In the meantime, we hear you. We hear your needs and we hear your concerns. Your perspectives are invaluable, and we will continue to keep American families in mind as we work to complete a health reform package that starts to get costs under control, continues to provide high quality care, and begins to expand coverage to include most, if not all, Americans.

I tend to agree (he says it much better than I).  I especially like the part about the cost-benefit between America and other countries.  Really opens an eye.   The fact is, we are not going to lose choices, have reduced care or increased waits for care.  And while I don’t necessarily promote Michael Moore, Sicko made a few valid points; though I obviously don’t agree with him that all insurance companies should be abolished*.  If I can choose between putting $400+ per month into my company’s insurance plan or in taxes to a federal plan that probably has better benefits… well it seems like a no brainer, doesn’t it??

Anyhoo… that’s my two-cents. Thanks for listening, we now return you to your regularly scheduled program.

Sammy… just say no to feckless spending!


Okay, if I carry a negative balance in my checkbook the bank does not let me write more checks…let alone buy a couple billion dollars worth of obsolete jets! I mean, c’mon Uncle, when’s the last time we engaged in real ariel combat (which these jets were designed for)?  Seriously, I don’t think the Chinese are going to dare us to a dogfight over the huge sums of money we owe them!  (They’ll just pwn us in business.)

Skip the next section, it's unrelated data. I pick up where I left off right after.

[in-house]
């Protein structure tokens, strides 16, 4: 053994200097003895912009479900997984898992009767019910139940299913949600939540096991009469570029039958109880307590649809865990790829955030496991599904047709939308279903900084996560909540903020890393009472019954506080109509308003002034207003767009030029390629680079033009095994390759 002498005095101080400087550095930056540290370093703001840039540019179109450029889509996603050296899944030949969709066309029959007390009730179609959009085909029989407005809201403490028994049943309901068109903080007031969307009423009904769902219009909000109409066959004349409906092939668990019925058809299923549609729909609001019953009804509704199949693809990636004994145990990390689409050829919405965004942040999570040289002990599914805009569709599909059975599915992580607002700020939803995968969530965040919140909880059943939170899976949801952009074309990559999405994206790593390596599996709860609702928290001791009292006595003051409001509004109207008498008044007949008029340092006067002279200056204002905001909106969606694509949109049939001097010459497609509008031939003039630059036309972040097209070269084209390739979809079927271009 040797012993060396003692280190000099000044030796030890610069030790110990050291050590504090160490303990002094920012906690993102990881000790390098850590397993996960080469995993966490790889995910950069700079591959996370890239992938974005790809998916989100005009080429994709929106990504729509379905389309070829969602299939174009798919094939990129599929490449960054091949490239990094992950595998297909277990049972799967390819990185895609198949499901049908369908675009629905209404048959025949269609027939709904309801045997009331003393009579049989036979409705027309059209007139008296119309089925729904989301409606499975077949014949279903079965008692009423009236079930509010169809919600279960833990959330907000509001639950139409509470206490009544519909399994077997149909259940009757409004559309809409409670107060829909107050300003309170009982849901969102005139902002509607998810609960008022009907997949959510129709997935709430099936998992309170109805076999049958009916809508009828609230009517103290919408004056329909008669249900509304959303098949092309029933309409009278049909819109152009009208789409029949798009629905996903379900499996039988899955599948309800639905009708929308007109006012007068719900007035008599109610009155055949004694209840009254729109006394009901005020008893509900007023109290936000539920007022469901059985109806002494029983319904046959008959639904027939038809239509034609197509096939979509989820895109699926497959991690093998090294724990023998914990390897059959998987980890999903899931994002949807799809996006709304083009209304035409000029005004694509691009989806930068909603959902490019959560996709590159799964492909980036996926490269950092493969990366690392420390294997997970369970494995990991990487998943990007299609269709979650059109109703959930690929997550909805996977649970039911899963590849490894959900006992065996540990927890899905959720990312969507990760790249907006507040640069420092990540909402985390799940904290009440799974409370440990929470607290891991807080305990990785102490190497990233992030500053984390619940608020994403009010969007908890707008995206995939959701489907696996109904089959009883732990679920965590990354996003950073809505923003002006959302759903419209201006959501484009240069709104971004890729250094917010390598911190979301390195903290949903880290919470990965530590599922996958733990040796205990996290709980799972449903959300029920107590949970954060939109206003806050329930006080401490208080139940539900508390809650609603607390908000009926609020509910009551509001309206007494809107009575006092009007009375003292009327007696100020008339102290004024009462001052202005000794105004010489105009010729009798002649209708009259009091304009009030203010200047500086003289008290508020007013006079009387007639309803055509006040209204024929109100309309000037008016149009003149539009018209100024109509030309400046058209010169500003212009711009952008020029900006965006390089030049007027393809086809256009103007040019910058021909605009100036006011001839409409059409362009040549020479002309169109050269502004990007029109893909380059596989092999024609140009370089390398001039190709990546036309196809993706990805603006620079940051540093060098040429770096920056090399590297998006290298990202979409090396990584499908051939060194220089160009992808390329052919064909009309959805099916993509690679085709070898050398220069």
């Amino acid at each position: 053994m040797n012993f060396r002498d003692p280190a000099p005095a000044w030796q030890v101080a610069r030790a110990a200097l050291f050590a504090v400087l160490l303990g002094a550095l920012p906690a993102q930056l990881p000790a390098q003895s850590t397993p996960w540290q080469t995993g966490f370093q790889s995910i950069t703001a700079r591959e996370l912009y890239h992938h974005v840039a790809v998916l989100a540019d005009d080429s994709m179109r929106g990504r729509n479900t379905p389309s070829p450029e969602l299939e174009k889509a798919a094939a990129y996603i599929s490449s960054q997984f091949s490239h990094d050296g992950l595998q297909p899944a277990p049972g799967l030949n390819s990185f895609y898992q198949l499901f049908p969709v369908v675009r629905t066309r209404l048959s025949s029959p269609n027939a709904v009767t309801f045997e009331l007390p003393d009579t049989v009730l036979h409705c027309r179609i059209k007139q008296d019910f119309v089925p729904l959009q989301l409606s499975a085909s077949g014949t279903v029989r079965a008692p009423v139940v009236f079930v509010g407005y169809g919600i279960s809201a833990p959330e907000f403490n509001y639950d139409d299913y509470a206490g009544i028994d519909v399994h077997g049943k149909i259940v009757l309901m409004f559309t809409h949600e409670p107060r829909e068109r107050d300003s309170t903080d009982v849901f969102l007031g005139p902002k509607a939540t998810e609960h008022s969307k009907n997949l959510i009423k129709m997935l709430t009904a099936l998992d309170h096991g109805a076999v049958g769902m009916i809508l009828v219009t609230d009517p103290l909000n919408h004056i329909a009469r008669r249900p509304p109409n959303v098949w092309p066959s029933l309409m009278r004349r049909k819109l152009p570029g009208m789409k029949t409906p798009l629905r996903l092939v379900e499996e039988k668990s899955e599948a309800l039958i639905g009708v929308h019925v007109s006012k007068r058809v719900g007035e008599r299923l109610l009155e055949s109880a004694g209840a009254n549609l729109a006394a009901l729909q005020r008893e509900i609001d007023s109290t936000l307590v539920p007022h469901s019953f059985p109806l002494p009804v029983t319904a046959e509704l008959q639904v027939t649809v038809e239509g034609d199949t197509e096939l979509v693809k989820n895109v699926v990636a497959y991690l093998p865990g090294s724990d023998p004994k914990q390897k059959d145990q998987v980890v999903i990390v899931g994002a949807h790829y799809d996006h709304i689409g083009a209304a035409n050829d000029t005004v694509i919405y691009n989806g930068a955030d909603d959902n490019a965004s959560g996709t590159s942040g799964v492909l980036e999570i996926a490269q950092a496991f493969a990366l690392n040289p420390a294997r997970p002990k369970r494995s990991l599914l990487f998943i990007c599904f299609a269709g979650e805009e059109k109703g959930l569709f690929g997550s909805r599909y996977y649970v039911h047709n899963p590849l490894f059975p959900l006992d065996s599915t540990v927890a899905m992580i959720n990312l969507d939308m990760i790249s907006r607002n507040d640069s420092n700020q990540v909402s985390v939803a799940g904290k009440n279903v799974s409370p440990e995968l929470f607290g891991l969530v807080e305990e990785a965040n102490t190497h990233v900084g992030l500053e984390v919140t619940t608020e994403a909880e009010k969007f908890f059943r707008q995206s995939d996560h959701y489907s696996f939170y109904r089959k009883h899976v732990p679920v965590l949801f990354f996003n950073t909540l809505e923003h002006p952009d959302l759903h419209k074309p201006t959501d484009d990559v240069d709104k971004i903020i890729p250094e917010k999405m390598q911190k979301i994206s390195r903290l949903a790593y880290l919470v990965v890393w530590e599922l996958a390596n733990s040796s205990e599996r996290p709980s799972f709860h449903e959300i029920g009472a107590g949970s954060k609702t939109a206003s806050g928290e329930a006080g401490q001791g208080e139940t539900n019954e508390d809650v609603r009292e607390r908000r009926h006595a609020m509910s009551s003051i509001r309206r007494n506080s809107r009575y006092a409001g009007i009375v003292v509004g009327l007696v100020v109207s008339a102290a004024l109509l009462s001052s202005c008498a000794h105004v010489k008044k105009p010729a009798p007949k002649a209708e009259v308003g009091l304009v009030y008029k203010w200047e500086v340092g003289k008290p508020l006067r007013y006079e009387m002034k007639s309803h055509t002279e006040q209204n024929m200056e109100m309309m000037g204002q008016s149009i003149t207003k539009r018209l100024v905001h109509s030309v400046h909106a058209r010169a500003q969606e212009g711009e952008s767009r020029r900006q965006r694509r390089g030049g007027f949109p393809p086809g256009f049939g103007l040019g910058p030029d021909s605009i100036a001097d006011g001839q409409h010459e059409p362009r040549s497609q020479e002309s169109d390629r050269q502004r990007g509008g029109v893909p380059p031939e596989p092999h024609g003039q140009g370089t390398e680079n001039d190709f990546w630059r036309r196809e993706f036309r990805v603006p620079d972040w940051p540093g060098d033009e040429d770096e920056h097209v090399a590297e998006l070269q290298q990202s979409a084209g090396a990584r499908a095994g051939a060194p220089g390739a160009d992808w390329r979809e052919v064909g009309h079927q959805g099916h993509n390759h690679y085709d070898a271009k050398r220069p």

How about this… how about NO.   We don’t have the cash, so no planes for US!  You already [over]spent your allowance! 

How about lifting the export restrictions and selling these things to our allies?  That would save the jobs at Lockheed and generate some cash for US (in the form of tariffs).  

How about put some cash into R&D and come up with something that doesn’t run $40G an hour to operate?!?

Hugs & Kisses,

A Taxpaying Citizen

Visit the Congress.org home page to see stories and documents from around the Web about the jet program.

Obama Repeats Threat to Veto Bill Over F-22 Jet
Published: July 14, 2009
The president pressed his campaign against spending $1.75 billion for seven F-22 jets as Democratic support for the plane increased.

The Outstanding Public Debt as of 21 Jul 2009 at 03:47:02 AM GMT is: $11,613,259,299,265.79
The estimated population of the United States is 306,585,943
so each citizen’s share of this debt is $37,879.29.